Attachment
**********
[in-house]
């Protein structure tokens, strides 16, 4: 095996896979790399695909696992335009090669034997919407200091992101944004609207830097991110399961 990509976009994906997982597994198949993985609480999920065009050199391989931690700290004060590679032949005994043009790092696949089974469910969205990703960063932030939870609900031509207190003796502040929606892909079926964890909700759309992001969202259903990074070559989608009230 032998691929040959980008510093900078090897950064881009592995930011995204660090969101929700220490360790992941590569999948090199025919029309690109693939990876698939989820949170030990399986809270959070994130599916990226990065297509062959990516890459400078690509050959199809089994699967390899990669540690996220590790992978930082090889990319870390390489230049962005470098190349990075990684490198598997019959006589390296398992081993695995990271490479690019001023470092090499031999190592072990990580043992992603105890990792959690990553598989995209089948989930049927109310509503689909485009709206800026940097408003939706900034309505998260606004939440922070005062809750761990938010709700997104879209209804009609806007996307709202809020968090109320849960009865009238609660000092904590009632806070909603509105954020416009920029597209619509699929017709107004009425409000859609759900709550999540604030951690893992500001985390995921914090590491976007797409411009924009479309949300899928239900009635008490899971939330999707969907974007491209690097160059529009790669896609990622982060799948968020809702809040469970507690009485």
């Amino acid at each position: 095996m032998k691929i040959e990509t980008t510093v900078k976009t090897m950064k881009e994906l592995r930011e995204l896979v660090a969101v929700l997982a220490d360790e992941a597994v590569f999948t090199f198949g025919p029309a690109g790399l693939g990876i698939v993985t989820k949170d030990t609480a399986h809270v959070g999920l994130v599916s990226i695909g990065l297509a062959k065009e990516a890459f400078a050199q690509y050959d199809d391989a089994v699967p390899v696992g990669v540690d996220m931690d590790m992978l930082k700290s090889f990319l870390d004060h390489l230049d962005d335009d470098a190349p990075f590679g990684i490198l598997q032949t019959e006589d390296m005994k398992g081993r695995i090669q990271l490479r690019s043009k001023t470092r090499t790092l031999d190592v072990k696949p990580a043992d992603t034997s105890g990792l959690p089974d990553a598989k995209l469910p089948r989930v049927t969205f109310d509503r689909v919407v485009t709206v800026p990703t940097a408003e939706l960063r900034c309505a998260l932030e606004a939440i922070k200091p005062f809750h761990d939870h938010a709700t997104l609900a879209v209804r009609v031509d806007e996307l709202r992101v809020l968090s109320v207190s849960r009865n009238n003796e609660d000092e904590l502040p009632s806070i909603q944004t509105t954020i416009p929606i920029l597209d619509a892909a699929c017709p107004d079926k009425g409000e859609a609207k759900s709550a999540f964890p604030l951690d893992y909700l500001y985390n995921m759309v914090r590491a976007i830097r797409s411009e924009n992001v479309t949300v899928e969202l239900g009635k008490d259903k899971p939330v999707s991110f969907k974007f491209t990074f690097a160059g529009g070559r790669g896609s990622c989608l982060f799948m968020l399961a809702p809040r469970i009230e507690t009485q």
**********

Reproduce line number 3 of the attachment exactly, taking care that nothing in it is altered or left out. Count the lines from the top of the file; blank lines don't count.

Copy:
């Amino acid at each position: 095996m032998k691929i040959e990509t980008t510093v900078k976009t090897m950064k881009e994906l592995r930011e995204l896979v660090a969101v929700l997982a220490d360790e992941a597994v590569f999948t090199f198949g025919p029309a690109g790399l693939g990876i698939v993985t989820k949170d030990t609480a399986h809270v959070g999920l994130v599916s990226i695909g990065l297509a062959k065009e990516a890459f400078a050199q690509y050959d199809d391989a089994v699967p390899v696992g990669v540690d996220m931690d590790m992978l930082k700290s090889f990319l870390d004060h390489l230049d962005d335009d470098a190349p990075f590679g990684i490198l598997q032949t019959e006589d390296m005994k398992g081993r695995i090669q990271l490479r690019s043009k001023t470092r090499t790092l031999d190592v072990k696949p990580a043992d992603t034997s105890g990792l959690p089974d990553a598989k995209l469910p089948r989930v049927t969205f109310d509503r689909v919407v485009t709206v800026p990703t940097a408003e939706l960063r900034c309505a998260l932030e606004a939440i922070k200091p005062f809750h761990d939870h938010a709700t997104l609900a879209v209804r009609v031509d806007e996307l709202r992101v809020l968090s109320v207190s849960r009865n009238n003796e609660d000092e904590l502040p009632s806070i909603q944004t509105t954020i416009p929606i920029l597209d619509a892909a699929c017709p107004d079926k009425g409000e859609a609207k759900s709550a999540f964890p604030l951690d893992y909700l500001y985390n995921m759309v914090r590491a976007i830097r797409s411009e924009n992001v479309t949300v899928e969202l239900g009635k008490d259903k899971p939330v999707s991110f969907k974007f491209t990074f690097a160059g529009g070559r790669g896609s990622c989608l982060f799948m968020l399961a809702p809040r469970i009230e507690t009485q």